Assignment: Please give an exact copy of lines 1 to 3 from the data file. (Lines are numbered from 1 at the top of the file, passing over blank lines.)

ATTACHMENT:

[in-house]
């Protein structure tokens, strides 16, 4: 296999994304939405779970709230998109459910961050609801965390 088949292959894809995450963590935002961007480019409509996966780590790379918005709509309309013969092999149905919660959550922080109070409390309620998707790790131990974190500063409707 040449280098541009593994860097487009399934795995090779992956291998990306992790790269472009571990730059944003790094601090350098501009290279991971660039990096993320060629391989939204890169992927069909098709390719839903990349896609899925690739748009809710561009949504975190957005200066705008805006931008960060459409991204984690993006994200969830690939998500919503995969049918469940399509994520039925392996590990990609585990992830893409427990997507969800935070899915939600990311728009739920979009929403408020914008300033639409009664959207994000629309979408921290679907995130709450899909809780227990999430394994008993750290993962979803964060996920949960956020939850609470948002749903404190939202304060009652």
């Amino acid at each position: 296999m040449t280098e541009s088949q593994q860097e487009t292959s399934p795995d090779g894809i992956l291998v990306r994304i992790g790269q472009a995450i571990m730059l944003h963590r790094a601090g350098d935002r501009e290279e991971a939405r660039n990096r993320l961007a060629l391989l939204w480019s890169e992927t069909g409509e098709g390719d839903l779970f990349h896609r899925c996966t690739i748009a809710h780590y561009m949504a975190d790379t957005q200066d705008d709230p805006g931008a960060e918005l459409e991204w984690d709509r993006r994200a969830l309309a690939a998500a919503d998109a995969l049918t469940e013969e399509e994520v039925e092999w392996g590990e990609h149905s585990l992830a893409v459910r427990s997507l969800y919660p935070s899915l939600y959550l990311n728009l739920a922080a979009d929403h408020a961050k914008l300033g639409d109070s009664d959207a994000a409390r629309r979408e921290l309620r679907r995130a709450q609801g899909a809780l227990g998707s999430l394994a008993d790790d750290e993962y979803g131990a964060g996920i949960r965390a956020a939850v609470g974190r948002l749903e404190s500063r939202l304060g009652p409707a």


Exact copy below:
[in-house]
């Protein structure tokens, strides 16, 4: 296999994304939405779970709230998109459910961050609801965390 088949292959894809995450963590935002961007480019409509996966780590790379918005709509309309013969092999149905919660959550922080109070409390309620998707790790131990974190500063409707 040449280098541009593994860097487009399934795995090779992956291998990306992790790269472009571990730059944003790094601090350098501009290279991971660039990096993320060629391989939204890169992927069909098709390719839903990349896609899925690739748009809710561009949504975190957005200066705008805006931008960060459409991204984690993006994200969830690939998500919503995969049918469940399509994520039925392996590990990609585990992830893409427990997507969800935070899915939600990311728009739920979009929403408020914008300033639409009664959207994000629309979408921290679907995130709450899909809780227990999430394994008993750290993962979803964060996920949960956020939850609470948002749903404190939202304060009652």
């Amino acid at each position: 296999m040449t280098e541009s088949q593994q860097e487009t292959s399934p795995d090779g894809i992956l291998v990306r994304i992790g790269q472009a995450i571990m730059l944003h963590r790094a601090g350098d935002r501009e290279e991971a939405r660039n990096r993320l961007a060629l391989l939204w480019s890169e992927t069909g409509e098709g390719d839903l779970f990349h896609r899925c996966t690739i748009a809710h780590y561009m949504a975190d790379t957005q200066d705008d709230p805006g931008a960060e918005l459409e991204w984690d709509r993006r994200a969830l309309a690939a998500a919503d998109a995969l049918t469940e013969e399509e994520v039925e092999w392996g590990e990609h149905s585990l992830a893409v459910r427990s997507l969800y919660p935070s899915l939600y959550l990311n728009l739920a922080a979009d929403h408020a961050k914008l300033g639409d109070s009664d959207a994000a409390r629309r979408e921290l309620r679907r995130a709450q609801g899909a809780l227990g998707s999430l394994a008993d790790d750290e993962y979803g131990a964060g996920i949960r965390a956020a939850v609470g974190r948002l749903e404190s500063r939202l304060g009652p409707a």